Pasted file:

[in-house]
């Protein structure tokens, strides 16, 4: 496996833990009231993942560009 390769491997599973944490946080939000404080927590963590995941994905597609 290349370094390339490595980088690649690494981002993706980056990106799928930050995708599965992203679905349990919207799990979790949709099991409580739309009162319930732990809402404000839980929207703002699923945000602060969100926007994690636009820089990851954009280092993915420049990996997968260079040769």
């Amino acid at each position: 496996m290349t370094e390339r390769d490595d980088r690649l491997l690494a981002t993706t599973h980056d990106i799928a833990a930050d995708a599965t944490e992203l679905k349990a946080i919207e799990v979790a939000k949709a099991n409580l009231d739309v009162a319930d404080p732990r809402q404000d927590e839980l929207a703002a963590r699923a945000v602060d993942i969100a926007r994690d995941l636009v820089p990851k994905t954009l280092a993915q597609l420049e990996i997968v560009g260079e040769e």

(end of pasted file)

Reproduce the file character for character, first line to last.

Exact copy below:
[in-house]
């Protein structure tokens, strides 16, 4: 496996833990009231993942560009 390769491997599973944490946080939000404080927590963590995941994905597609 290349370094390339490595980088690649690494981002993706980056990106799928930050995708599965992203679905349990919207799990979790949709099991409580739309009162319930732990809402404000839980929207703002699923945000602060969100926007994690636009820089990851954009280092993915420049990996997968260079040769």
């Amino acid at each position: 496996m290349t370094e390339r390769d490595d980088r690649l491997l690494a981002t993706t599973h980056d990106i799928a833990a930050d995708a599965t944490e992203l679905k349990a946080i919207e799990v979790a939000k949709a099991n409580l009231d739309v009162a319930d404080p732990r809402q404000d927590e839980l929207a703002a963590r699923a945000v602060d993942i969100a926007r994690d995941l636009v820089p990851k994905t954009l280092a993915q597609l420049e990996i997968v560009g260079e040769e």